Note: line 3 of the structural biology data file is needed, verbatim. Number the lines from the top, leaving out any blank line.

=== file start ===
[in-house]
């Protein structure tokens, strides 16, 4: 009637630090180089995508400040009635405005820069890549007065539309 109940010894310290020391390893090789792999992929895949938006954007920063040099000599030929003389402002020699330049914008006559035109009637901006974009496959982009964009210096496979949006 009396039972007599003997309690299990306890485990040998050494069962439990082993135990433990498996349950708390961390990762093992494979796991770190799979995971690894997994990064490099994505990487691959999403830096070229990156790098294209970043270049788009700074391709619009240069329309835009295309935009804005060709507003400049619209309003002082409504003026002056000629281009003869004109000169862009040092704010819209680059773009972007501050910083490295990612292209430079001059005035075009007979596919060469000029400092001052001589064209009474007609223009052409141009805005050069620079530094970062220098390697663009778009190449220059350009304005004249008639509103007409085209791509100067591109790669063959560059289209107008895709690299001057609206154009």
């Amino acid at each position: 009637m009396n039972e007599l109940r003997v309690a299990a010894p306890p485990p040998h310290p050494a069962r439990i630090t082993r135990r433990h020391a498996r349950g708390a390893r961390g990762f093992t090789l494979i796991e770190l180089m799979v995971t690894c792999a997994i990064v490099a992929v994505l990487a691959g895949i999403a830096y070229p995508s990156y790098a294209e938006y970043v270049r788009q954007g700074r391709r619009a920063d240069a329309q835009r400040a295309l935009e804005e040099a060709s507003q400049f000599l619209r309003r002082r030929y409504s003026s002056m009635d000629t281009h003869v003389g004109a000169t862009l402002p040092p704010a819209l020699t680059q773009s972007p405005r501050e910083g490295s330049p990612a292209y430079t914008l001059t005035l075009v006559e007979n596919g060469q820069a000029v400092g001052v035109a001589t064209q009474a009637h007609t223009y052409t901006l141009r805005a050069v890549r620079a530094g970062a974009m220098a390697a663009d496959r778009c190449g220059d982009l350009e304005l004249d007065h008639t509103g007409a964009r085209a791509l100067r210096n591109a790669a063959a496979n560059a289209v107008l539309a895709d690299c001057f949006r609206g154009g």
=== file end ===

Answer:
């Amino acid at each position: 009637m009396n039972e007599l109940r003997v309690a299990a010894p306890p485990p040998h310290p050494a069962r439990i630090t082993r135990r433990h020391a498996r349950g708390a390893r961390g990762f093992t090789l494979i796991e770190l180089m799979v995971t690894c792999a997994i990064v490099a992929v994505l990487a691959g895949i999403a830096y070229p995508s990156y790098a294209e938006y970043v270049r788009q954007g700074r391709r619009a920063d240069a329309q835009r400040a295309l935009e804005e040099a060709s507003q400049f000599l619209r309003r002082r030929y409504s003026s002056m009635d000629t281009h003869v003389g004109a000169t862009l402002p040092p704010a819209l020699t680059q773009s972007p405005r501050e910083g490295s330049p990612a292209y430079t914008l001059t005035l075009v006559e007979n596919g060469q820069a000029v400092g001052v035109a001589t064209q009474a009637h007609t223009y052409t901006l141009r805005a050069v890549r620079a530094g970062a974009m220098a390697a663009d496959r778009c190449g220059d982009l350009e304005l004249d007065h008639t509103g007409a964009r085209a791509l100067r210096n591109a790669a063959a496979n560059a289209v107008l539309a895709d690299c001057f949006r609206g154009g």